8. Portrait of Gregory Martin, by an unknown artist

by Dr Jennifer Johnson – 18 June 2020
Dr Jennifer Johnson discusses an arresting portrait of a controversial figure – a Catholic during the reign of Elizabeth I
Gregory Martin.JPG Portrait of Gregory Martin (1542?–1582), unknown artist, H 195 x W 145 mm, oil on panel, inscribed and dated 'G M AN.AETATIS/1573/31'. Presented to the College by Sir Alec and Lady Martin through the Art Fund, 1940; purchased by Sir Alec Martin from Lewis & Simmons before 1937

When encountering a portrait, it is, usually, the gaze of the sitter that engages or deflects or positions the viewer. Our looking becomes subject to the subject, and we enter a matrix of seeing and being seen. This sense of ‘being seen’ is unavoidable in this image, the sixteenth century portrait of Gregory Martin now hanging in the President’s lodgings. The intense gaze of Martin engages the viewer directly, a piercing stare that is complicated and made eerie by the empty cartouche that precedes him spatially but that neither speaks nor wholly contains his dominating presence.

Gregory Martin was one of St John’s original scholars – a contemporary and close acquaintance of the priest and martyr, Edmund Campion. (Martin became the second Fellow in Greek literature at St John’s, and the direct line of fellows thereafter leads to the current tutorial fellow, Dr Emma Greensmith.) A Catholic in the turbulent period of Elizabeth I’s reign, Martin resigned his fellowship in Greek at St John’s in December 1568 and took up a position as a tutor to the sons of the Duke of Norfolk. Within a year, however, the Duke had been arrested on charges of treason (the Catholic education of his children being one of the charges laid against him) and Martin fled to France and a life in exile.

It seems likely that this portrait was made on the occasion of Martin’s ordination to the priesthood in 1573, in Brussels. In her research on this portrait for an exhibition at the National Portrait Gallery, London, Jane Eade established that it was one of several versions and was made from a pattern. This was a common practice at the time; a drawing of the subject was made and then circulated so that a number of portraits could be made with relative ease. A second and contemporary version of this portrait exists in the collection of the Duke of Norfolk at Arundel Castle. It might be that these portraits were made as gifts for family and friends, or that they were circulated in England amongst the supporters of Catholicism. Either way, they were potentially dangerous objects to own.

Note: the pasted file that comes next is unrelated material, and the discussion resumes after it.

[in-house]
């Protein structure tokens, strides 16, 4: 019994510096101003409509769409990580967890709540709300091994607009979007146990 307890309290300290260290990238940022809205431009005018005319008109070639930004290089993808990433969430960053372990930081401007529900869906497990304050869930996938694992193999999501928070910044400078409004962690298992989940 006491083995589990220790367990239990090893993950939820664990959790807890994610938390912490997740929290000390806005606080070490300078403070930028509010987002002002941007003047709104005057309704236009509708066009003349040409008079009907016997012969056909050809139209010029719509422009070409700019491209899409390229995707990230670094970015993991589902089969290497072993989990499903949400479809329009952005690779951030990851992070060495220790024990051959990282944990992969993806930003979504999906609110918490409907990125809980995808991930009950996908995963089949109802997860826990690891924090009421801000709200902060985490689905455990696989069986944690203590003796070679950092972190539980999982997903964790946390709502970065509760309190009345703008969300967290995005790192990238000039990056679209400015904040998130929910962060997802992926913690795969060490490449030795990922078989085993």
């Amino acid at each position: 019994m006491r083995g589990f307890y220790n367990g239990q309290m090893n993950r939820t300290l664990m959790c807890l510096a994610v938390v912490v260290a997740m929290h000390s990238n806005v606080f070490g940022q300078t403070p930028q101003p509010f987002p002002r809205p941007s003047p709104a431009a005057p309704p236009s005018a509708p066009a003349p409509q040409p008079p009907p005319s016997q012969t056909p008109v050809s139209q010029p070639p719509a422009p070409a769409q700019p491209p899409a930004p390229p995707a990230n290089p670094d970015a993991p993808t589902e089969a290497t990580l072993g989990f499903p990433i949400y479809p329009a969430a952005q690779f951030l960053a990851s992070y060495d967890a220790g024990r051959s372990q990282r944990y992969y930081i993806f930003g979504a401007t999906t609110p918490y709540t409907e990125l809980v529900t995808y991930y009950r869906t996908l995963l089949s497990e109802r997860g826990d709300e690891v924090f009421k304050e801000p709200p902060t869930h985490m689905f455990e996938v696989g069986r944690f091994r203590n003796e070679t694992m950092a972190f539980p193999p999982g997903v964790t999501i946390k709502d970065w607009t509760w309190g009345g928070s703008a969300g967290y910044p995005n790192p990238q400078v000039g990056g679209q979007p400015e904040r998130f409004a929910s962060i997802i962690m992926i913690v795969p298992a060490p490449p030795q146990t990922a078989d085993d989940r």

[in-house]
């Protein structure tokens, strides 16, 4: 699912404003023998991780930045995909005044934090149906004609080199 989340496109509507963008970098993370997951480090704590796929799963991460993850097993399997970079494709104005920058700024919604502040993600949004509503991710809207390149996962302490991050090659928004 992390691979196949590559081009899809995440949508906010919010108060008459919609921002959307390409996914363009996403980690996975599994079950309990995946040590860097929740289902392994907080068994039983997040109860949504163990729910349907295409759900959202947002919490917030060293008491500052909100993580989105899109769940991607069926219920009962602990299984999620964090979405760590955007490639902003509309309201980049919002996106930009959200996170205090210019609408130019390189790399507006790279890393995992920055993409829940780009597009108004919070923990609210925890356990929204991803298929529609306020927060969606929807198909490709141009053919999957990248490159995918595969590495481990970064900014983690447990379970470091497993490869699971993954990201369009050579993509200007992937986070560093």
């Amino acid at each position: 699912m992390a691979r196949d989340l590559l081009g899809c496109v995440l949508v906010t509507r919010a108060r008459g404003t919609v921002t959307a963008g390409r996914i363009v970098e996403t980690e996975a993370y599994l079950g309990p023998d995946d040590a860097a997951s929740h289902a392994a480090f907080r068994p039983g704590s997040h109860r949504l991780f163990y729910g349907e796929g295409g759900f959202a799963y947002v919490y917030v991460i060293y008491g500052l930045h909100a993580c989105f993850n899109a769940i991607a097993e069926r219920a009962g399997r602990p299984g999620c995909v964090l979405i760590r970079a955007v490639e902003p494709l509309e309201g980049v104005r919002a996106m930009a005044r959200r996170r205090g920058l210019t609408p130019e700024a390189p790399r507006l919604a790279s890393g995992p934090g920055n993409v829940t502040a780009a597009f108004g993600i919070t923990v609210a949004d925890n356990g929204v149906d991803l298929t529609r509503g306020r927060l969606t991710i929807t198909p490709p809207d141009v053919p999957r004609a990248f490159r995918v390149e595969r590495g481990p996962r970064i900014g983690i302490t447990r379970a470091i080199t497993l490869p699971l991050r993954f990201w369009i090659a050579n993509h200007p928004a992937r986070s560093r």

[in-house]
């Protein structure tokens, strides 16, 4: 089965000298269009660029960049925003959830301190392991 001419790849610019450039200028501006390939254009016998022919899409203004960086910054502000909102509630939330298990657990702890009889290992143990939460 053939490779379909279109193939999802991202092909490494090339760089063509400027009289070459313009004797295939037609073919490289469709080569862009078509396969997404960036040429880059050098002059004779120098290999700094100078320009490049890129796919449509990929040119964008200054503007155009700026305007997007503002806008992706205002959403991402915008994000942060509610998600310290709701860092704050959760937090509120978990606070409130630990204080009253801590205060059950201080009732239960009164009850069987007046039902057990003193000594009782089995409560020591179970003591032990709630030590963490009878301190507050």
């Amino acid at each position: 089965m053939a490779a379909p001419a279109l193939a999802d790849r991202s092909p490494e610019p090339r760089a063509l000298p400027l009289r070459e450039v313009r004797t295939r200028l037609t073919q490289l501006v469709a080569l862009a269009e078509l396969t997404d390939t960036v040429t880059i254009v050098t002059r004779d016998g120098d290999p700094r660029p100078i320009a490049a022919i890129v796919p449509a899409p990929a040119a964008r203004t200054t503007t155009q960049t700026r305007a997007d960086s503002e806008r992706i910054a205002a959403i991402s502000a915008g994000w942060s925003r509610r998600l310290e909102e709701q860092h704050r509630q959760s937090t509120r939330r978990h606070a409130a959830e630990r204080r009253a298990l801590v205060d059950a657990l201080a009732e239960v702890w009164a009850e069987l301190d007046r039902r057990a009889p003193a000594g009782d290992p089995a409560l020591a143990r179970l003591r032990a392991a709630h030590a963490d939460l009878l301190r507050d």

The face of Martin is thinly painted, and this as well as age allows the under drawing to be seen. The strong lines of the nose speak to the pattern and also add to the confidence of the face.  The indications of the beard in the drawing and the ways in which the paint on the beard has been built up speak to the multiple stages of the creation of the painting. The dominating black of the ground and of Martin’s clothing contributes to the startling aspect of the gaze, and also to the problem of the empty cartouche, whose red outline also stands out, and which Martin’s hand all but disappears behind.

This juxtaposition between powerful stare and empty space is poignant. Martin is now mainly remembered for the English translation of the New Testament in the Rheims-Douai Version. Furthermore, five years after this portrait was painted, in 1578, Martin published A Treatise of Schisme in which he examined the difficulties of Catholics in England under Elizabeth I. When a new edition of this was published in 1584, the claim that English Catholics should ‘abstaine from heretical Conventicles’ and that like ‘pious Judith would slay Holofernes’ was interpreted as an incitement to assassinate the queen. Martin still being abroad, the printer, William Carter, was executed. This is not a figure short of words, nor shy of controversy: the gaze speaks to the latter, and, somewhat hauntingly, the empty cartouche to his exile and silencing.

View the painting on Art UK here.

Jennifer Johnson 250x250Dr Jennifer Johnson, Junior Research Fellow in History of Art